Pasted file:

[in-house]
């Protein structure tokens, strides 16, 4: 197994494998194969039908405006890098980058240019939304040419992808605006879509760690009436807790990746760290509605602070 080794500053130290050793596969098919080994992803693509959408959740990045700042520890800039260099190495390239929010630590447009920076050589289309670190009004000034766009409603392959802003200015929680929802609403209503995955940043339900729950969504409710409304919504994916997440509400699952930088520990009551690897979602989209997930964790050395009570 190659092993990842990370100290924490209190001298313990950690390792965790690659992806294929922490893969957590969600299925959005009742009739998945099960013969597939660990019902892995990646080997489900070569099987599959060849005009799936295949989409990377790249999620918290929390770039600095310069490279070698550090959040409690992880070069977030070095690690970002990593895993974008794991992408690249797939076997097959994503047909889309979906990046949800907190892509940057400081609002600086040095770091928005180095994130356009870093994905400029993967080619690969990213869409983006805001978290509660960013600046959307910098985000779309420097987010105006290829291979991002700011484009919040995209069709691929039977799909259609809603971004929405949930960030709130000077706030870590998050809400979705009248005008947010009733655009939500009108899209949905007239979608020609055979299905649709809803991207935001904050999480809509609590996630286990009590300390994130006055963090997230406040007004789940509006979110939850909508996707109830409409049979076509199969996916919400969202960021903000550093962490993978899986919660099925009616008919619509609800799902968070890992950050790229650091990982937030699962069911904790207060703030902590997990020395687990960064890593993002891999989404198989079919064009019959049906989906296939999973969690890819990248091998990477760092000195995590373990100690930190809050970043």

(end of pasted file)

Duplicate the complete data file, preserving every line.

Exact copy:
[in-house]
């Protein structure tokens, strides 16, 4: 197994494998194969039908405006890098980058240019939304040419992808605006879509760690009436807790990746760290509605602070 080794500053130290050793596969098919080994992803693509959408959740990045700042520890800039260099190495390239929010630590447009920076050589289309670190009004000034766009409603392959802003200015929680929802609403209503995955940043339900729950969504409710409304919504994916997440509400699952930088520990009551690897979602989209997930964790050395009570 190659092993990842990370100290924490209190001298313990950690390792965790690659992806294929922490893969957590969600299925959005009742009739998945099960013969597939660990019902892995990646080997489900070569099987599959060849005009799936295949989409990377790249999620918290929390770039600095310069490279070698550090959040409690992880070069977030070095690690970002990593895993974008794991992408690249797939076997097959994503047909889309979906990046949800907190892509940057400081609002600086040095770091928005180095994130356009870093994905400029993967080619690969990213869409983006805001978290509660960013600046959307910098985000779309420097987010105006290829291979991002700011484009919040995209069709691929039977799909259609809603971004929405949930960030709130000077706030870590998050809400979705009248005008947010009733655009939500009108899209949905007239979608020609055979299905649709809803991207935001904050999480809509609590996630286990009590300390994130006055963090997230406040007004789940509006979110939850909508996707109830409409049979076509199969996916919400969202960021903000550093962490993978899986919660099925009616008919619509609800799902968070890992950050790229650091990982937030699962069911904790207060703030902590997990020395687990960064890593993002891999989404198989079919064009019959049906989906296939999973969690890819990248091998990477760092000195995590373990100690930190809050970043």